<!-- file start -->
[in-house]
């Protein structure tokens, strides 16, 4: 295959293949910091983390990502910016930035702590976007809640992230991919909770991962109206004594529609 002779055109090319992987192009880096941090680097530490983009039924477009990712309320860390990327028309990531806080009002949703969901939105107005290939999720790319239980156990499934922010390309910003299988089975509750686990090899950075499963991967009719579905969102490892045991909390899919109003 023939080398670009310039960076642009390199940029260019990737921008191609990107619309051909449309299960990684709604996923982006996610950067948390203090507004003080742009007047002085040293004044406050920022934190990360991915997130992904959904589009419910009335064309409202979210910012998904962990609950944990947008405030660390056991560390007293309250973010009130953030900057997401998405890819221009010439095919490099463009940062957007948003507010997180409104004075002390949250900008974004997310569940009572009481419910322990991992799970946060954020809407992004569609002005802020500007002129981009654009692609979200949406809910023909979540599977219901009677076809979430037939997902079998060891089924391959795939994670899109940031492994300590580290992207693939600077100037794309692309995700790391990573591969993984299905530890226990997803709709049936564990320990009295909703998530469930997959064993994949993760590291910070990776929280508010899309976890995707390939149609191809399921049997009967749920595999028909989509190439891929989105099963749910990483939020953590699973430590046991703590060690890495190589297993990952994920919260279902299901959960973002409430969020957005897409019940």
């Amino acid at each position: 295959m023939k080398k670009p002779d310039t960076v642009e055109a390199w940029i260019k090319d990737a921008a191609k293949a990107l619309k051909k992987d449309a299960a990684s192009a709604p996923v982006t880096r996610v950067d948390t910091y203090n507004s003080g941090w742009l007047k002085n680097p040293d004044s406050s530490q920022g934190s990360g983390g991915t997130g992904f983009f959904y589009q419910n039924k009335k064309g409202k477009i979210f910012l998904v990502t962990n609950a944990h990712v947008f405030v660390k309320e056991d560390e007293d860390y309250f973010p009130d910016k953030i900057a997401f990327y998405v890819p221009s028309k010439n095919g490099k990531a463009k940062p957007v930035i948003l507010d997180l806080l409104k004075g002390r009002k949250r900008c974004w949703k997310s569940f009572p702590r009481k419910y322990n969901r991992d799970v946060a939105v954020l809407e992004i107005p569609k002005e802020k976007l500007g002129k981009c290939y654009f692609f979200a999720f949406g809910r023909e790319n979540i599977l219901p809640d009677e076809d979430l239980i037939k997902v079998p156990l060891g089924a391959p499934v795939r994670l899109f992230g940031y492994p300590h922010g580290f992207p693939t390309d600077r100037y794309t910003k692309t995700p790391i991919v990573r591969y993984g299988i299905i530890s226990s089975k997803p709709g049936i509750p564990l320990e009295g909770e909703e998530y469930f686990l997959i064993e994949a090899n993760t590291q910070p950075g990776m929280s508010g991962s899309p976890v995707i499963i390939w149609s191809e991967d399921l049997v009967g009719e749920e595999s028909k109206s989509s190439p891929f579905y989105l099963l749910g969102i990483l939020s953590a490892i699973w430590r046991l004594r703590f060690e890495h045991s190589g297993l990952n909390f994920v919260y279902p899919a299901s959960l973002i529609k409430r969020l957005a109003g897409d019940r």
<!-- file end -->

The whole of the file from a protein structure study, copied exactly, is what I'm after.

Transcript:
[in-house]
């Protein structure tokens, strides 16, 4: 295959293949910091983390990502910016930035702590976007809640992230991919909770991962109206004594529609 002779055109090319992987192009880096941090680097530490983009039924477009990712309320860390990327028309990531806080009002949703969901939105107005290939999720790319239980156990499934922010390309910003299988089975509750686990090899950075499963991967009719579905969102490892045991909390899919109003 023939080398670009310039960076642009390199940029260019990737921008191609990107619309051909449309299960990684709604996923982006996610950067948390203090507004003080742009007047002085040293004044406050920022934190990360991915997130992904959904589009419910009335064309409202979210910012998904962990609950944990947008405030660390056991560390007293309250973010009130953030900057997401998405890819221009010439095919490099463009940062957007948003507010997180409104004075002390949250900008974004997310569940009572009481419910322990991992799970946060954020809407992004569609002005802020500007002129981009654009692609979200949406809910023909979540599977219901009677076809979430037939997902079998060891089924391959795939994670899109940031492994300590580290992207693939600077100037794309692309995700790391990573591969993984299905530890226990997803709709049936564990320990009295909703998530469930997959064993994949993760590291910070990776929280508010899309976890995707390939149609191809399921049997009967749920595999028909989509190439891929989105099963749910990483939020953590699973430590046991703590060690890495190589297993990952994920919260279902299901959960973002409430969020957005897409019940």
């Amino acid at each position: 295959m023939k080398k670009p002779d310039t960076v642009e055109a390199w940029i260019k090319d990737a921008a191609k293949a990107l619309k051909k992987d449309a299960a990684s192009a709604p996923v982006t880096r996610v950067d948390t910091y203090n507004s003080g941090w742009l007047k002085n680097p040293d004044s406050s530490q920022g934190s990360g983390g991915t997130g992904f983009f959904y589009q419910n039924k009335k064309g409202k477009i979210f910012l998904v990502t962990n609950a944990h990712v947008f405030v660390k309320e056991d560390e007293d860390y309250f973010p009130d910016k953030i900057a997401f990327y998405v890819p221009s028309k010439n095919g490099k990531a463009k940062p957007v930035i948003l507010d997180l806080l409104k004075g002390r009002k949250r900008c974004w949703k997310s569940f009572p702590r009481k419910y322990n969901r991992d799970v946060a939105v954020l809407e992004i107005p569609k002005e802020k976007l500007g002129k981009c290939y654009f692609f979200a999720f949406g809910r023909e790319n979540i599977l219901p809640d009677e076809d979430l239980i037939k997902v079998p156990l060891g089924a391959p499934v795939r994670l899109f992230g940031y492994p300590h922010g580290f992207p693939t390309d600077r100037y794309t910003k692309t995700p790391i991919v990573r591969y993984g299988i299905i530890s226990s089975k997803p709709g049936i509750p564990l320990e009295g909770e909703e998530y469930f686990l997959i064993e994949a090899n993760t590291q910070p950075g990776m929280s508010g991962s899309p976890v995707i499963i390939w149609s191809e991967d399921l049997v009967g009719e749920e595999s028909k109206s989509s190439p891929f579905y989105l099963l749910g969102i990483l939020s953590a490892i699973w430590r046991l004594r703590f060690e890495h045991s190589g297993l990952n909390f994920v919260y279902p899919a299901s959960l973002i529609k409430r969020l957005a109003g897409d019940r």